http://courts.state.ny.us/courts/nyc/civil/pdfs/tenantsguide.pdf

http://www.ag.ny.gov/sites/default/files/pdfs/publications/Tenant_Rights_2011.pdf

http://pubadvocate.nyc.gov/landlord-watchlist/tenant-rights

http://www.nyc.gov/html/hpd/html/tenants/tenantsrights.shtml

But most important. Get an attorney on your side. Hold on to the rent. Do not try to force the landlord to take the rent. Start to look for a legal apartment.

Good luck.

The answer provided to you is in the nature of general information. The general proposition being that you should try to avoid a bad outcome if you can.

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Asker

Posted

I did not know that the unit was illegal until i had a confrontation with my landlord outside of the house and one of the tenants who live up stairs heard/saw everything and came down to tell me (after landlord left), that the place is illegal and that has no ground to collect anything from me .

Steven Warren Smollens

Steven Warren Smollens

Posted

OK. I started and ended my answer with the same suggestion that you hire an attorney. Now that you believe your neighbor's information, you must have an attorney before you try to confirm that the apartment is illegal. If you call 311 and an inspector comes and issues a violation, the inspection may result in a follow up visit by the Department of Buildings or by the New York City Fire Department, and both agencies are authorized to issue immediate Vacate Orders. Your own landlord could turn himself in in order to have the DOB or FDNY issue an immediate vacate order. So this is now a dangerous situation for you. Yes there is a way for the landlord to get you out without going to court, but as I just pointed out that involves pointing the finger of blame back on the landlord. Basements are dangerous locations and so it is near impossible to find a means to convert to legal residential use. So you are now informed. The landlord cannot collect rent. An inspection could result in a Vacate Order, the landlord could out himself, or call in the complaint anonymously, you need an attorney. And right now, I would guess the landlord is not yet ready to spring for an attorney, if he hand-wrote the termination notice as you suggested. To an attorney that suggests the landlord is not ready for court, as if that were the goal, an attorney would prepare the notice for the landlord, and also suggests that the notice is not legally drafted and would not be useful if it were the basis for a court case. But you need a lawyer, now. Good luck.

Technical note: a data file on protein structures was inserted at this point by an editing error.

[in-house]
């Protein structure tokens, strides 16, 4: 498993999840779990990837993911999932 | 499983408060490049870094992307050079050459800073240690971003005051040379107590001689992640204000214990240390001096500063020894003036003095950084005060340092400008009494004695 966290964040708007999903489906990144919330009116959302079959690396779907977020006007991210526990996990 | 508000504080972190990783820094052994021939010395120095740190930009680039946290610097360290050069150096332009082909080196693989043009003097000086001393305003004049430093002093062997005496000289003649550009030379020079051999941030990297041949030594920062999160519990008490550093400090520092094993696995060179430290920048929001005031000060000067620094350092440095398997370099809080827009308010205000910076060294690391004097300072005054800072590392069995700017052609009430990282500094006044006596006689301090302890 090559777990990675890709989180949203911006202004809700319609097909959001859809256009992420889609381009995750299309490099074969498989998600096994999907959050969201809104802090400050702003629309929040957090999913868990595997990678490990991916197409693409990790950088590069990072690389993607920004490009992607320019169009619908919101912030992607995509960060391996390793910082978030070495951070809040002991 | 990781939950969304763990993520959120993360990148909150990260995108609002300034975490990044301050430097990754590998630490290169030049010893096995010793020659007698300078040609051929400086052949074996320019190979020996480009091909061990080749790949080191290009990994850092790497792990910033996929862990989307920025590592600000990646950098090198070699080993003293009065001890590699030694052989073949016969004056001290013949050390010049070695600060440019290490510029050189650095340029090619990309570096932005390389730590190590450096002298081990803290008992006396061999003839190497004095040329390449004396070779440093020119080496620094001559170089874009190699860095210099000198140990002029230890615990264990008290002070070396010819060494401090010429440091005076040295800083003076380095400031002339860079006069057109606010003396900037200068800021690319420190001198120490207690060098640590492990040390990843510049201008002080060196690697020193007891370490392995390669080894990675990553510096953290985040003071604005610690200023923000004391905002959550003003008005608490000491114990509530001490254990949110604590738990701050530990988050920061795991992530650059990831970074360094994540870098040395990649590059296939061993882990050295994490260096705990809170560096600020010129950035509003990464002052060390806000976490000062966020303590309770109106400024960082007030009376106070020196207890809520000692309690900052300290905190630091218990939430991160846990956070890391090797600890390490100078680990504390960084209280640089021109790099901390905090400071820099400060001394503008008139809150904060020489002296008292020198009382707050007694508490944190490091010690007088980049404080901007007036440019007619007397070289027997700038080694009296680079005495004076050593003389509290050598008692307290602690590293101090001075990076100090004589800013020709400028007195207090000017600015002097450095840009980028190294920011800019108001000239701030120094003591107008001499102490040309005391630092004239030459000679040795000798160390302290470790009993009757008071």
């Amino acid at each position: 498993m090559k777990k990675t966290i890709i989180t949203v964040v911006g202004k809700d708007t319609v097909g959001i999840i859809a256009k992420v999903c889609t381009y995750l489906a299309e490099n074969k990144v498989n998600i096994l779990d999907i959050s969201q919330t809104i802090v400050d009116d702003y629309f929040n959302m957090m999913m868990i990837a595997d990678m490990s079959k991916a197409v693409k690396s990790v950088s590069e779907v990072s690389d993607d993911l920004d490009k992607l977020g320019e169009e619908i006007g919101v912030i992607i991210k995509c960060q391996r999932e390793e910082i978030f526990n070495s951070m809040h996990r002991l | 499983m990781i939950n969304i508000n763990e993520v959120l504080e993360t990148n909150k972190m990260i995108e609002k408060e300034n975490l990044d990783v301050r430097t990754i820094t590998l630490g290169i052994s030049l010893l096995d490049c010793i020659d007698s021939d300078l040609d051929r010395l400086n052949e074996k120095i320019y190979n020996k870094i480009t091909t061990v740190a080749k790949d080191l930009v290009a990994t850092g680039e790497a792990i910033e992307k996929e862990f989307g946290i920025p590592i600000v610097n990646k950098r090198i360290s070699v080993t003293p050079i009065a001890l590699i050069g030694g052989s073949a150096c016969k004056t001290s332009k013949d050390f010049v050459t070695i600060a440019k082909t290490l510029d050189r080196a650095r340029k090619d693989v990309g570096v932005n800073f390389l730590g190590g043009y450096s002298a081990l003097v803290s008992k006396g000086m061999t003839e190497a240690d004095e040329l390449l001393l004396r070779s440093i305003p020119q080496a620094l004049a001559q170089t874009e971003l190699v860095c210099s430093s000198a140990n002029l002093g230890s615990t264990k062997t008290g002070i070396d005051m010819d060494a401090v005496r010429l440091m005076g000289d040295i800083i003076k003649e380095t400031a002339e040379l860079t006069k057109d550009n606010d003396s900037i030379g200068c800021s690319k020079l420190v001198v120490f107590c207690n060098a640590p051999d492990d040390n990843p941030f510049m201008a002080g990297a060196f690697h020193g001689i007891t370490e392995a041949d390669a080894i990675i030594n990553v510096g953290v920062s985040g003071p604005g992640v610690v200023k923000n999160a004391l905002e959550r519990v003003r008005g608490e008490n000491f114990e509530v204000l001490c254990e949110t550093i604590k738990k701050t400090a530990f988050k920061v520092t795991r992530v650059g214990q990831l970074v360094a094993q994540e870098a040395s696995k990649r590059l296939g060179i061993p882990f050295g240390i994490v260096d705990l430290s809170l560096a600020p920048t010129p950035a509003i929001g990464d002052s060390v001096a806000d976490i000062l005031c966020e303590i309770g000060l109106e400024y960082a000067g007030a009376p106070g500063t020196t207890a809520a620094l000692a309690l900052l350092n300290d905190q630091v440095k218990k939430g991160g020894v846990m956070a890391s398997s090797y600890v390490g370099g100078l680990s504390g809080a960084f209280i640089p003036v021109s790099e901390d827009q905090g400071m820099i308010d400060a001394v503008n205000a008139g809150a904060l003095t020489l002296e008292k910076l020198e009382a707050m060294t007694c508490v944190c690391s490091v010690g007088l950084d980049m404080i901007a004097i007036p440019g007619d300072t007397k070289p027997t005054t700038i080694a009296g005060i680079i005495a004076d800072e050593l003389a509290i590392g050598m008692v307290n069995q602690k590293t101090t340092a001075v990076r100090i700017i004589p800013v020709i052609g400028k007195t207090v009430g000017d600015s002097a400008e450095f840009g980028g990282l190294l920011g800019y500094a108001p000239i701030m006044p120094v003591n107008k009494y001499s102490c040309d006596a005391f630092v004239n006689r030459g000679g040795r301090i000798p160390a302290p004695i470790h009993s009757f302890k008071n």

Asker

Posted

Steven, His lawyer's information is on the letter. However, the notice itself did not come from the lawyer, the landlord just put the lawyers office information at the bottom of the letter. Where can i find a lawyer that would take my situation for the lowest fee possible?

Steven Warren Smollens

Steven Warren Smollens

Posted

OK. So the landlord has a lawyer. I provided the links to various sources where you could find more information, and the links to the Housing Court will help direct you to locating an attorney. No matter what you do though you would at the best buy time to relocate to a legal dwelling if in fact the basement apartment is illegal. So check the legal services links at the Civil (Housing) Court site. Good luck.

Posted

If you don't go voluntarily the landlord has to take you to court.

I am a former federal and State prosecutor and have been doing criminal defense work for over 16 years. I was named to the Super Lawyers list as one of the top attorneys in New York for 2012 and 2013. No more than 5 percent of the lawyers in the state are selected by Super Lawyers. Martindale-Hubbell has given me its highest rating - AV Preeminent - in the areas of Criminal Law, Personal Injury, and Litigation. According to Martindale-Hubbell”AV Preeminent is a significant rating accomplishment - a testament to the fact that a lawyer's peers rank him or her at the highest level of professional excellence." Fewer than 8% of attorneys achieve an AV Preeminent rating. I also have the highest ranking – “superb” – on Avvo. The above answer, and any follow up comments or emails is for informational purposes only and not meant as legal advice.